Updated: Apr 25, 2019
Trying to figure out what kind of doctor you should become? Wondering what specialty you should choose? Then SheMD's Why Specialty Series is perfect for you! We're bringing you female physicians sharing WHY they chose their specialty. Today's post is on why Dr. Wong chose the field of Ophthalmology and why Ophthalmology is a great field for all.
I always knew I wanted to be a doctor. My mother is a physician and ever since medical school, I knew I wanted to help others as she did.
I entered medical school thinking that I was either going to specialize in Pediatric Oncology, Peds Cardiology or Child Psychiatry (like my mom). I remember my mom specifically telling me that she didn't forsee psychiatry in my future, but of course, told me to give all rotations a chance. I always knew I wanted to work with children, so a Pediatric subspecialty seemed like a natural choice. The thing is choosing a specialty is as much dependent upon your personality and finding the right fit, as it is your interest. I love kids, but as I progressed through medical school, I came to realize I am the kind of person who likes a very definite beginning and end to a diagnosis and plan. I like to be able to DO something to fix a problem and I am a bit impatient. All of those traits meant that child psychiatry, with the investment into years of therapy before seeing a change, was not meant for me! (Mom was right, but don’t tell her that!). I also came to realize, for better or worse, that I have a surgical personality. As I rotated through General Pediatrics, I also came to the conclusion that it too was not meant for me. I didn’t feel invigorated by the well child visits or flu appointments. Pediatric cardiology require completing a 3 year residency in General Pediatrics first, and I quickly realized that was not going to be the right choice for me.
I had never considered a surgical subspecialty and had no clue what an ophthalmologist did. Since I had perfect vision, I had never seen an eye doctor and truth be told, I barely knew the difference between an optometrist vs ophthalmologist. I was lucky that my medical school required we each choose a 4 week elective in surgical subspecialties. We could do one entire month in just one specialty or separate them and do 4 one week electives. Open to us were choices like orthopedics, urology, plastic surgery, etc. I chose to do a 2 week rotation in ophtho and a 2 week rotation ENT in my 3rd year and had a hard time deciding between the two.
A friend gave me excellent advice to “make sure I enjoyed the most mundane aspect of the field". Every day is not cataract and strabismus surgery in ophtho, could I handle dispensing glasses and monitoring glaucoma medically?
If you like even the most boring, day to day aspect of the field, then that's the right one for you.
I loved the precision of ophthalmology, that I could immediately fix a patient's vision and enable the to see better, whether it was through glasses or surgery. I was hooked! During my fourth year of medical school, I was lucky enough to receive a scholarship to do a rotation in Chennai, India in pediatric ophthalmology. I worked with an ophthalmologist who had actually done residency and fellowship in the U.S. and then had gone back to India to practice. She was such a mentor to me and really helped solidify my goal of becoming a peds ophthalmologist.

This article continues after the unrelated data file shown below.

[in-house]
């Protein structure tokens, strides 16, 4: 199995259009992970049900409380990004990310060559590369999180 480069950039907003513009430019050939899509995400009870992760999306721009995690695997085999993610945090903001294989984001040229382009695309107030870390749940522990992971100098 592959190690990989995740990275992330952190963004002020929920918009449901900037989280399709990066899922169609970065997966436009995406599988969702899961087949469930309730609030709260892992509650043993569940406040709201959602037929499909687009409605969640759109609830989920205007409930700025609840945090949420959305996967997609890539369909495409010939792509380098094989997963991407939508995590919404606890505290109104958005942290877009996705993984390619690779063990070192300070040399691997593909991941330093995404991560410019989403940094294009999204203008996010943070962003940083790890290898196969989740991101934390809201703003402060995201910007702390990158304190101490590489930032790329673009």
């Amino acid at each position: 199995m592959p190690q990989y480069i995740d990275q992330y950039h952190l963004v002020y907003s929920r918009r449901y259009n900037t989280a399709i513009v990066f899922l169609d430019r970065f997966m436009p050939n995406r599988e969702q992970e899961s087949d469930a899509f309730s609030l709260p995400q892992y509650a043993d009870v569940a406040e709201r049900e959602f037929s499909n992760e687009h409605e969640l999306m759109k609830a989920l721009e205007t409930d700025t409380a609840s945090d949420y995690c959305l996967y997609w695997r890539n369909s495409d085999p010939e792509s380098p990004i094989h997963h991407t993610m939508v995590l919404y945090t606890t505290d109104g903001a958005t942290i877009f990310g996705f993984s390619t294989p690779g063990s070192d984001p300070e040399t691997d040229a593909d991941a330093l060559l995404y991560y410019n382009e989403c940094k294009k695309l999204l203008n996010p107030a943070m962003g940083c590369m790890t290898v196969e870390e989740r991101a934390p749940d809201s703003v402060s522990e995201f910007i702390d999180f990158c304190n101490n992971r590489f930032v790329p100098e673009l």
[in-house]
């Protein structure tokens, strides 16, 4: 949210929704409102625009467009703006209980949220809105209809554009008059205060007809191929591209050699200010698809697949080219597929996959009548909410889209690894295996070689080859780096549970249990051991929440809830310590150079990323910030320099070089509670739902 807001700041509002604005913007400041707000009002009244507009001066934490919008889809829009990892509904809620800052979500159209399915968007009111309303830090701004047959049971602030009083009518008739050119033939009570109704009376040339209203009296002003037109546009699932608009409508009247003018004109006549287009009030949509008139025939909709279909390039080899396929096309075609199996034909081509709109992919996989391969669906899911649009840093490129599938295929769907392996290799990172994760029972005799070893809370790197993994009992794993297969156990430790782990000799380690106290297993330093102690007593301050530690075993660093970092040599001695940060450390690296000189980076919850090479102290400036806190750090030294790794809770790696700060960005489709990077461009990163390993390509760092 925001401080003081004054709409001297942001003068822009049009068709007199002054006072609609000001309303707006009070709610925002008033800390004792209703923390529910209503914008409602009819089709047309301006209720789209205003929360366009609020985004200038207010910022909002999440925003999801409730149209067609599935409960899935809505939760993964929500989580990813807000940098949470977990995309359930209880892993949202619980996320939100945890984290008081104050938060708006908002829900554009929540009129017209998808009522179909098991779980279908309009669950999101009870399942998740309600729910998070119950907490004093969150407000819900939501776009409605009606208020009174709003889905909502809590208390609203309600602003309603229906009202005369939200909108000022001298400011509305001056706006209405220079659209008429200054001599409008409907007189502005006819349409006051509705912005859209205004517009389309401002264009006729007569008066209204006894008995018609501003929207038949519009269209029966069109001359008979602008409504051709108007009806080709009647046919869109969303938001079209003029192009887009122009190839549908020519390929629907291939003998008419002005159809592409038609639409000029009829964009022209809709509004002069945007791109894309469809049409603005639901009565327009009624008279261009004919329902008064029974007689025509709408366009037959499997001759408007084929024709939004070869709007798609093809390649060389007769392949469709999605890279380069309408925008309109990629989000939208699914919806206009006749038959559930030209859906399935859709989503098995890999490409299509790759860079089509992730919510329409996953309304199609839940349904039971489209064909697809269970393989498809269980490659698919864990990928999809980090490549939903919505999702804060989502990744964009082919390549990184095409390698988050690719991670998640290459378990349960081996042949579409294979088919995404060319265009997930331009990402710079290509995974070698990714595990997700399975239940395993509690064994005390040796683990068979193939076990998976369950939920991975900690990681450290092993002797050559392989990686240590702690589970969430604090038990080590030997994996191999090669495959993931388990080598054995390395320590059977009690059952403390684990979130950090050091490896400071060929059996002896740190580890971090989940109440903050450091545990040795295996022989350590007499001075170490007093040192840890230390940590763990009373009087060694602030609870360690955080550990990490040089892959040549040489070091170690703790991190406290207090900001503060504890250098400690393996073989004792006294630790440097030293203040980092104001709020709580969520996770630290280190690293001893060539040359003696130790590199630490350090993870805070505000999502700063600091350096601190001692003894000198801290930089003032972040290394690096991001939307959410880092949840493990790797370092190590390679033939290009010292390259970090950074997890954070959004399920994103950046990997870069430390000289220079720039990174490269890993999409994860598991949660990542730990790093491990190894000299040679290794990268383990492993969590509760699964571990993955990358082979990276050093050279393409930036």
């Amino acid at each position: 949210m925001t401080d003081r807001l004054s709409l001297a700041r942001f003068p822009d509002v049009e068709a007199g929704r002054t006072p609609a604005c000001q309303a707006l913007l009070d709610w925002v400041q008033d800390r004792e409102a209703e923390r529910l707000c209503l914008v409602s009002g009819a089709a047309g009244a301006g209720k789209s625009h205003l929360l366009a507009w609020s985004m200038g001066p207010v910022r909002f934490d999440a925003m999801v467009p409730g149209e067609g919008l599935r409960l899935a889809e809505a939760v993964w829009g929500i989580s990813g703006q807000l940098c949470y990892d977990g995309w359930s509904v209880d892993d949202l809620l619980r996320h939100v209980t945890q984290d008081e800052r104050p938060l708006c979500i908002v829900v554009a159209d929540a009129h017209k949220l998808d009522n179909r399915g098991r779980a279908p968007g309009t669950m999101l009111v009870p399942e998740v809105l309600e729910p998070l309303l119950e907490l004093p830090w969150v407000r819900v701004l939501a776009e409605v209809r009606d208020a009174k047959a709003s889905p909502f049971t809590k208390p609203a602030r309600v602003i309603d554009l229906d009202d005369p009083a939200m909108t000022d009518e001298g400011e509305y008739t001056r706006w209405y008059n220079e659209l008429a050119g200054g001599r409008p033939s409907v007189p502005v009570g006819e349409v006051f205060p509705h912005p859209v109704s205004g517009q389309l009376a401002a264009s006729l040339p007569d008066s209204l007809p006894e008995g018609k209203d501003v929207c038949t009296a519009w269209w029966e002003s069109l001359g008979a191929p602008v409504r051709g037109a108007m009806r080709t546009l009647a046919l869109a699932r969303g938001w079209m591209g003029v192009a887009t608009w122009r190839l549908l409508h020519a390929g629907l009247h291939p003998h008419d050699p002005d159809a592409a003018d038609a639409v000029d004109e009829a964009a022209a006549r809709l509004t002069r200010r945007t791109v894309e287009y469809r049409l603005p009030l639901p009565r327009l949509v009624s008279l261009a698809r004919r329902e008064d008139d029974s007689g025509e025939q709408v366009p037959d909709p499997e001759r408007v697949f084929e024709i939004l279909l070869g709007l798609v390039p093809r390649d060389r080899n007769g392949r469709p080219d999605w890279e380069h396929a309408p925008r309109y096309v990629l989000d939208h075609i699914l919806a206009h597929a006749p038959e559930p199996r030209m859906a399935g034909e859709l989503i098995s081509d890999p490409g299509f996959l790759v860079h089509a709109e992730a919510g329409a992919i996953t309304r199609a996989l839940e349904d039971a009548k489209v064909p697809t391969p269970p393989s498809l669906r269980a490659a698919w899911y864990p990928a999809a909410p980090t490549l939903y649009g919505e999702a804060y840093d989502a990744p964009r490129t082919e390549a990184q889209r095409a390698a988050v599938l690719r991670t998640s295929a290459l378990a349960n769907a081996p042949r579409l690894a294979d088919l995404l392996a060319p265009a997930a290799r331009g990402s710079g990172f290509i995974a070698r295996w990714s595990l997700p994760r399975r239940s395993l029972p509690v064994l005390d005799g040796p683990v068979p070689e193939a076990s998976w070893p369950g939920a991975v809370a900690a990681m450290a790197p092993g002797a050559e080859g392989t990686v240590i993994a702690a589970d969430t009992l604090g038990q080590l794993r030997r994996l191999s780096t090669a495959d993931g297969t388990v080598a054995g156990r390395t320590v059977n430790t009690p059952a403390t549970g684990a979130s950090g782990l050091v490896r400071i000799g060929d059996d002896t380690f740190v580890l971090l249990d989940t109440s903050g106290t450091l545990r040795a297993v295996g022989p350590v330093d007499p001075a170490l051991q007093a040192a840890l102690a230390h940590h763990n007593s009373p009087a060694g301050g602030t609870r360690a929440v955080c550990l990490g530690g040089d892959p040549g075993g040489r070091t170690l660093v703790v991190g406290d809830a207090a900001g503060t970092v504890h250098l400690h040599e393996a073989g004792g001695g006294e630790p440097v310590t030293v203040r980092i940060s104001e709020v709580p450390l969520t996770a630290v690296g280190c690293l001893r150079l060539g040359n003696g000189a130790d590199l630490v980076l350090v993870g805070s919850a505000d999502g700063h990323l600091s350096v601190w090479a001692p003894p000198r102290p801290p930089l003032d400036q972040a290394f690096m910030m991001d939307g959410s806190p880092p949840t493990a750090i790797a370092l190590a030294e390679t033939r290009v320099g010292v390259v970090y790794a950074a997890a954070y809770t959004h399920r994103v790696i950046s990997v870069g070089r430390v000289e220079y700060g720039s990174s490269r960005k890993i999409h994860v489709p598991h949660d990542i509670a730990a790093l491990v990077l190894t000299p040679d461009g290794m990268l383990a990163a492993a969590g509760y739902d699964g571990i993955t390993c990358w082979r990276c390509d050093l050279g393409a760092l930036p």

Ophthalmology is a 3 year residency after a one year internship. The internship can be either a year of Preliminary Medicine, Preliminary Surgery or a Transitional Year, in which you rotate through many different subspecialties. I chose to do a Transitional Year because I wanted the experience of rotating through fields like Dermatology and Rheumatology, which can impact the eyes. The match for the internship year and the residency is separate. After residency, there are numerous fellowship choices for Ophthalmology, though hardly any of them are board certified. This means that, unlike, say Cardiology, or Gastroenterology, you don’t take Boards in your subspecialty area, just in Ophthalmology. It also means that the pay is way less for fellowship than residency and some fellowships are even UNPAID!! The fellowship for Peds is combined - so it’s in Pediatric Ophthalmology/Adult Strabismus. So, in addition to learning about pediatric eye conditions - congenital glaucoma, infantile cataracts, and blocked tear ducts, I also learned the latest techniques of adjustable suture strabismus surgery for adults. This allows me to help adults with thyroid eye disease, cranial nerve palsies or even just re-operations from strabismus when they were a child. When I moved to Hawaii, my chairman, David Hunter, said “You will be the adult strabismus surgery expert.” I didn’t want that initially. Adult strabismus surgery is much more challenging than strabismus surgery on kids. Adults have double vision from their strabismus, so surgery has to truly be perfect in order to eliminate it. That amount of pressure when I was just starting out scared me! But, as I have grown in experience and confidence, I relish these surgeries - I see each case as an opportunity to make a real difference!
I still feel as passionately about this field 17 years later as I did when I was a 3rd year med student!
I truly think that choosing the right specialty, what aligns with your personality, really helps to avoid physician burn out.
Sure, there are so many daily hurdles - like endless electronic medical charting, insurance prior authorizations, and denials to deal with that contribute to physician dissatisfaction with their jobs. But, I can hold on to the fact that I receive notes like these from my pediatric patients.